The Pittsburg & Shawmut Railroad (P&S), also known as the Shawmut Line, once connected Freeport Junction to Brockway, Pennsylvania. The P&S historically operated as an independent railroad that moved coal and other aggregates in west-central Pennsylvania. Today, much of the line has been abandoned.
The P&S had its beginnings after millionaire Mark Hopkins died in 1879. 1 His widow, Mary Frances Hopkins, married New York architect and home decorator Edward T. Searles. Frances passed away in 1891 and bequeathed her estate to her husband.
Searles, in collaboration with Thomas H. Hubbard, decided to use the money to build a railroad. 1 On July 21, 1903, the Brookville & Mahoning (B&M) was incorporated to transport coal from western Pennsylvania to the Pennsylvania Railroad (PRR) at Brockway. The company would be based out of Brockway, which would include a main classification yard, car shops and steam shops.
The first segment of track, at nine miles, opened between Brookville and Knoxdale. 1 It included a short brancxh to Ramsaytown. By 1907, the B&M was completed to Brockway, a distance of 20.9 miles.
At Brockway, the B&M interchanged with the Pittsburg, Shawmut & Northern (PS&N) and the Erie. 1 In 1908, the B&M was leased by the PS&N, which stretched from Brockway north to Wayland, New York with branches to Hornell, Olean and Tyler, Pennsylvania. The lease was terminated in 1916 after the PS&N went into bankruptcy.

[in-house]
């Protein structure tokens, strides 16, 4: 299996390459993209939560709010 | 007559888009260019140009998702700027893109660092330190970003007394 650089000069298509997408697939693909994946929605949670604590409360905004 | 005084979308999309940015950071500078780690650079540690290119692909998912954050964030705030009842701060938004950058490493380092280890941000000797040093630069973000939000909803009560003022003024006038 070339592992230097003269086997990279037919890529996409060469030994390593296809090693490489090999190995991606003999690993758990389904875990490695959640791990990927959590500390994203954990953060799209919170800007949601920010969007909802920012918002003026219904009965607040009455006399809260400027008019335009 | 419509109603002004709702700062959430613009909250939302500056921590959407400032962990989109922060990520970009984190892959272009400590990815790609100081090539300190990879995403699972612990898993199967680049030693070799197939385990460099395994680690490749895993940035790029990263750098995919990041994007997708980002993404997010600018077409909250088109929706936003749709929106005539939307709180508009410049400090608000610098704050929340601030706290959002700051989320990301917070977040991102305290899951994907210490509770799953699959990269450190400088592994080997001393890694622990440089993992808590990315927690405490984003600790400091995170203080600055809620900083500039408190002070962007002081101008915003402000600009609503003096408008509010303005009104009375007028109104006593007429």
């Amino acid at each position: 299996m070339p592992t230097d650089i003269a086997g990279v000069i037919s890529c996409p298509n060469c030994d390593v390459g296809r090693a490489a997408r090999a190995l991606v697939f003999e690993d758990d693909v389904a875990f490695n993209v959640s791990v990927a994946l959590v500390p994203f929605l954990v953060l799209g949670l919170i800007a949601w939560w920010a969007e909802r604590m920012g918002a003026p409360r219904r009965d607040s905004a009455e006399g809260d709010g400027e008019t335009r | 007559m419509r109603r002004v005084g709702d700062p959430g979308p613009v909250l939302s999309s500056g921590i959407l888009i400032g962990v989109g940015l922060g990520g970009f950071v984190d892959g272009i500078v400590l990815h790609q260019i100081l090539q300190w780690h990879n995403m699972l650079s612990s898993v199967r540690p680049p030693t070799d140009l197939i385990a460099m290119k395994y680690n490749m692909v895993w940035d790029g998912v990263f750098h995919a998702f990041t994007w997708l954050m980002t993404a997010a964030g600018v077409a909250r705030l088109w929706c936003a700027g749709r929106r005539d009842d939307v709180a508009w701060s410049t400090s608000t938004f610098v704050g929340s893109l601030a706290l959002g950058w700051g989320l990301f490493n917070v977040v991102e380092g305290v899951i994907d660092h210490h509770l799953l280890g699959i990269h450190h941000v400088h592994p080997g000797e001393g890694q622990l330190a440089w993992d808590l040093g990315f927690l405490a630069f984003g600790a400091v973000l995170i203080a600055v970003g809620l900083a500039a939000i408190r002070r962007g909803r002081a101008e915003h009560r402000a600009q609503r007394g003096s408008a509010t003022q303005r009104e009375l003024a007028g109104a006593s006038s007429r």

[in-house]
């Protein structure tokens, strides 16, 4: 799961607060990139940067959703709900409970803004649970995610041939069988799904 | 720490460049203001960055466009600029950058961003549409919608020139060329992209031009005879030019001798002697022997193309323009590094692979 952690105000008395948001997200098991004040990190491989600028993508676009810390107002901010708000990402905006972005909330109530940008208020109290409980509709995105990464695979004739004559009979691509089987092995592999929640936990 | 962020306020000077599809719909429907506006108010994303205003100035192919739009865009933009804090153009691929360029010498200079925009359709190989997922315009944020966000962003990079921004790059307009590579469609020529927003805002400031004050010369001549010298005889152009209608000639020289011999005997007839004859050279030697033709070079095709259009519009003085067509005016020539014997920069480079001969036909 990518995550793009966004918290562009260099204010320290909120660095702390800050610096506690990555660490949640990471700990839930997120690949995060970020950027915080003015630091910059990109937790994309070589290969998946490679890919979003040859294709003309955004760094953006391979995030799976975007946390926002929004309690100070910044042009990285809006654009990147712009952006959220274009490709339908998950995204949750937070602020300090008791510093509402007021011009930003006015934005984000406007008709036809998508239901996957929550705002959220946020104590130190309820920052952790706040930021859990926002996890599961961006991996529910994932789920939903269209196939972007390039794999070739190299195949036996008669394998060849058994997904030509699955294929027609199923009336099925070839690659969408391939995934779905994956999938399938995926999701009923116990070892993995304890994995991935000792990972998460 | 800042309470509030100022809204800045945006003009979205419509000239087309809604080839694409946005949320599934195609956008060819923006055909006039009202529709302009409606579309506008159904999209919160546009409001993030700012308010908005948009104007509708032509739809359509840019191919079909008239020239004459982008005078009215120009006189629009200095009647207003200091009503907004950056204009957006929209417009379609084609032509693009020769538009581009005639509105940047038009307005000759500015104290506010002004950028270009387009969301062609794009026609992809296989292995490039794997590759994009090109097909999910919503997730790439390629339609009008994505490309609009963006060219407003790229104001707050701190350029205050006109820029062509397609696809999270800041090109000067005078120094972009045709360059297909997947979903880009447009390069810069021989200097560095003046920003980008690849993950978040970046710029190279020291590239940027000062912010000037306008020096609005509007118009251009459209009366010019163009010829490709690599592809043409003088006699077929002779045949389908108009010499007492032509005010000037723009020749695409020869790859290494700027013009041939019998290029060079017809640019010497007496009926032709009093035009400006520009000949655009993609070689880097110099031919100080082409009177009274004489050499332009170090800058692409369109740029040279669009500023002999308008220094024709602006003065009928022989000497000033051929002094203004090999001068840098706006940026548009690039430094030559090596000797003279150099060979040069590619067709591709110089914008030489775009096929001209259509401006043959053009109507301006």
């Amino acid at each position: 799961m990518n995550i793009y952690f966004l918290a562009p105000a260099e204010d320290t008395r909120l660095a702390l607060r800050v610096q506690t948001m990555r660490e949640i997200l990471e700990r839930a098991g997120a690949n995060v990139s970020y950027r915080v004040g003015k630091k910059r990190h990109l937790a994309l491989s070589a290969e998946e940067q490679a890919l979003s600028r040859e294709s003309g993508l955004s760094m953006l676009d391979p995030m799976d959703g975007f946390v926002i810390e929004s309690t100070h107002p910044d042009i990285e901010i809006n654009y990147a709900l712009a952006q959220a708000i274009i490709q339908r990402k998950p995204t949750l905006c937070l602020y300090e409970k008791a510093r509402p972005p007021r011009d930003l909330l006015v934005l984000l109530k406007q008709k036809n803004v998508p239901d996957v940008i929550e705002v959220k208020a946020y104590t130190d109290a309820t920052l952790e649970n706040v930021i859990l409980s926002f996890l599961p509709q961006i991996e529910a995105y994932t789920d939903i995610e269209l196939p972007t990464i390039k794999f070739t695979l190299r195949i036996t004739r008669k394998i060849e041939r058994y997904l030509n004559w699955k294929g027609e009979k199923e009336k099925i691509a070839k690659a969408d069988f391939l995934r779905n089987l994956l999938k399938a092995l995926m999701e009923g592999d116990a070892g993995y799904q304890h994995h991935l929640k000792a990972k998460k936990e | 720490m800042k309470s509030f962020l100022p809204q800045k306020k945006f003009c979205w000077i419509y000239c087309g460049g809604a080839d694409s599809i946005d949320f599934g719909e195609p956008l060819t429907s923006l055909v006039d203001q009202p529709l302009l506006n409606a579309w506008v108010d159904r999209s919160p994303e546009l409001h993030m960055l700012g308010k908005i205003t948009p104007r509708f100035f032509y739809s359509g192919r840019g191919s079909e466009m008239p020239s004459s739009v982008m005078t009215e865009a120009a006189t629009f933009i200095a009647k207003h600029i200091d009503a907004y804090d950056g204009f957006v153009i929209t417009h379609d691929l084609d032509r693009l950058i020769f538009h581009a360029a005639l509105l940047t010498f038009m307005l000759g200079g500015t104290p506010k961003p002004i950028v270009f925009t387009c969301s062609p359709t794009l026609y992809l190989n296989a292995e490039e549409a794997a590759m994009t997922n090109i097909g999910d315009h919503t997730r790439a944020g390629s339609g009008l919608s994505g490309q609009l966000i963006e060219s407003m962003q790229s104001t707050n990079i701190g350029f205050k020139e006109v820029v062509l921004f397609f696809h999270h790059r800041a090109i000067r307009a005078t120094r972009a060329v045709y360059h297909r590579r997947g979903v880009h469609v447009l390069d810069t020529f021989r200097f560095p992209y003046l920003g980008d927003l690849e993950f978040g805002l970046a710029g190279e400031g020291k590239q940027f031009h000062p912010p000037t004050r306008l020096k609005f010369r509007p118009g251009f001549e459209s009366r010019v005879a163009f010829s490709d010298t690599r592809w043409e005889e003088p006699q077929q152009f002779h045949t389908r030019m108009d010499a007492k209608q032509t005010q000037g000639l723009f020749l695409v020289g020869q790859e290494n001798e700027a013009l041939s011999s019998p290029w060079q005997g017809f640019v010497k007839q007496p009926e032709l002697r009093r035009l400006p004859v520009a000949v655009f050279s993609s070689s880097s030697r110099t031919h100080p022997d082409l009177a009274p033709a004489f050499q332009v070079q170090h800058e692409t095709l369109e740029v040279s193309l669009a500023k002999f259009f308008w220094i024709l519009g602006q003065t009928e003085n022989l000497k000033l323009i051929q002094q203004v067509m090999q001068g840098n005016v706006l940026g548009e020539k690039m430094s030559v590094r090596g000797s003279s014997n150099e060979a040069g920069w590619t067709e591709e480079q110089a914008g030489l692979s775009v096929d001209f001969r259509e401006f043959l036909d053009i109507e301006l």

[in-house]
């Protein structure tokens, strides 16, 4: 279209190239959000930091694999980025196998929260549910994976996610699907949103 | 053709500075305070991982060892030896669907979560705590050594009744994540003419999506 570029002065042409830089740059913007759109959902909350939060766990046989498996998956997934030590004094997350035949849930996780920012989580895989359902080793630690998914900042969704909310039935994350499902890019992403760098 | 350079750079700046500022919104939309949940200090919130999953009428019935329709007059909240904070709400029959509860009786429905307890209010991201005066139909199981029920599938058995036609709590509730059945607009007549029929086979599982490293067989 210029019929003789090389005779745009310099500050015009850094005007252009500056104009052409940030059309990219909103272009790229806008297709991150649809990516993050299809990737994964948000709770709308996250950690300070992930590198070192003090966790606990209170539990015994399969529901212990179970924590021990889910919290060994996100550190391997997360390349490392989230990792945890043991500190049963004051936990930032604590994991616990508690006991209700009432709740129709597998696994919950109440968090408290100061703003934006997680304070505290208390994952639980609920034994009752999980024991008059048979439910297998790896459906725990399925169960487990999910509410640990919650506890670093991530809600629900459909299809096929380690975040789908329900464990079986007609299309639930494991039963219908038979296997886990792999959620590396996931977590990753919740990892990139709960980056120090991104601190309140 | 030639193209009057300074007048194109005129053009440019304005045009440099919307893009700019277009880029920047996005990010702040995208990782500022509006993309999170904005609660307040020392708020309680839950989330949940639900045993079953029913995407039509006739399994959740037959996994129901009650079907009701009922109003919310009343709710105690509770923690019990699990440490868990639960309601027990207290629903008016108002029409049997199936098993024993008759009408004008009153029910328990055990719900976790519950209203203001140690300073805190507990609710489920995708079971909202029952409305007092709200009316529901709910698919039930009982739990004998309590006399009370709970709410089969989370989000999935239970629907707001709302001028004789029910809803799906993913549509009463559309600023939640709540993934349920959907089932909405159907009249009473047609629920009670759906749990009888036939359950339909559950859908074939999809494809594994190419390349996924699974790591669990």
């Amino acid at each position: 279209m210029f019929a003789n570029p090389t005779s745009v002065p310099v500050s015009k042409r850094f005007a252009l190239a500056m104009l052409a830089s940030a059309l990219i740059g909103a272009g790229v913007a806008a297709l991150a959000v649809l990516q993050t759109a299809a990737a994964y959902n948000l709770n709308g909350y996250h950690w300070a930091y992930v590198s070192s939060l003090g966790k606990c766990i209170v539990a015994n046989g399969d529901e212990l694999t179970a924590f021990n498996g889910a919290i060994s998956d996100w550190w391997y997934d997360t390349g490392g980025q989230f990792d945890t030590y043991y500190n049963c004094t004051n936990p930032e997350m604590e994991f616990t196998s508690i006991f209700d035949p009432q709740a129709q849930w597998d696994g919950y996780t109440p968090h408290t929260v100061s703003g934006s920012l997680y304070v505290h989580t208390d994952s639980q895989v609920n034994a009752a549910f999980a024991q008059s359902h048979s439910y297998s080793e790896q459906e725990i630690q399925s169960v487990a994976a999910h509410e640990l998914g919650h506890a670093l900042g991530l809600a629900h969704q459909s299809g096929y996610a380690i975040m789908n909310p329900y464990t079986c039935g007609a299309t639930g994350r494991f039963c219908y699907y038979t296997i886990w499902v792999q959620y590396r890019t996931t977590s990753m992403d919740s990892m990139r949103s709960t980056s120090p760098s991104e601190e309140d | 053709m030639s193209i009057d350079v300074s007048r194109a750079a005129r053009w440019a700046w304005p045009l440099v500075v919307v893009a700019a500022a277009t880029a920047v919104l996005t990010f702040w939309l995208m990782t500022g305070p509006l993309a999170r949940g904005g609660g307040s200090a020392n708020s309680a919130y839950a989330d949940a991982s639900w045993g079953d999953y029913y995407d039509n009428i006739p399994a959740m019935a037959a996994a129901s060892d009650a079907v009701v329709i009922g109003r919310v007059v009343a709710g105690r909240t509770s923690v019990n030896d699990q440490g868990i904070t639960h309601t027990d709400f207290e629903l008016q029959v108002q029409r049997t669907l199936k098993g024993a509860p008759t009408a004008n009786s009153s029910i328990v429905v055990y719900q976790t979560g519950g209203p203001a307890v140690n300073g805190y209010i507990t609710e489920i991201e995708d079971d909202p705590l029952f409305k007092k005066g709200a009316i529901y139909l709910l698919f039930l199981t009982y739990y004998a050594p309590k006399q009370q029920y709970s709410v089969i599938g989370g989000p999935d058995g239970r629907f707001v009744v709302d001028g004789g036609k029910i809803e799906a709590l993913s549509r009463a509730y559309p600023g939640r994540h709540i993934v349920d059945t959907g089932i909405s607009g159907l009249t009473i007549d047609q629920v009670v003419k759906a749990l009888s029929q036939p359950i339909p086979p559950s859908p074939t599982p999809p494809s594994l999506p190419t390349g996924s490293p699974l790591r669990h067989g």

The B&M changed its name to the Pittsburg & Shawmut Railroad (P&S) on January 3, 1910 after being routinely confused with the Boston & Maine Railroad. 1 It’s cars were often sent to the northeast.
The P&S then focused its attention on completing its line to Freeport, a distance of 88 miles, where it connected with the PRR. 1 It’s new line, generally along the Allegheny River, also connected with the Baltimore & Ohio Railroad at West Mosgrove.
The completed P&S included:
- Mauk Tunnel at 1,989 feet
- Sprankle Viaduct at 1,430 feet long and 150 feet high
- Coutler Tunnel at 2,035 feet
- East Branch Viaduct at 1,478 feet and 128 feet high
- Knoxdale Tunnel at 812 feet
- Mahoning Tunnel at 1,040 feet
The P&S offered passenger service which ceased completely in 1938. 1 At that point, it was utilizing a gasoline-powered “Doodlebug” to haul children from school in Kittanning and Brookville.
In 1990, the P&S acquired 10 miles of the former PRR low grade secondary line from Conrail between Sligo and Lawsonham and operated it as the Red Bank Railroad. 1 In 1991, it added an additional 104.3 miles of former PRR from Conrail between Lawsonham to Driftwood and operated it as the Mountain Laurel Railroad.
The P&S was acquired by the Genesee & Wyoming (G&W) in 1996. 1 Under the G&W, much of the trackage was mothballed and then abandoned, leaving just 24½ miles between Freeport Junction and Reesedale where it served a coal-fired power plant. In 2004, the line was dissolved into the G&W regional Buffalo & Pittsburgh.
On January 26, 2012, it was announced that FirstEnergy would close the Reesdale Power Plant in order to comply with federal Environmental Protection Agency (EPA) guidelines. 2 It was determined that it would be too expensive to install pollution scrubbers and other air pollution control upgrades. The last load of coal was delivered to the power plant in February.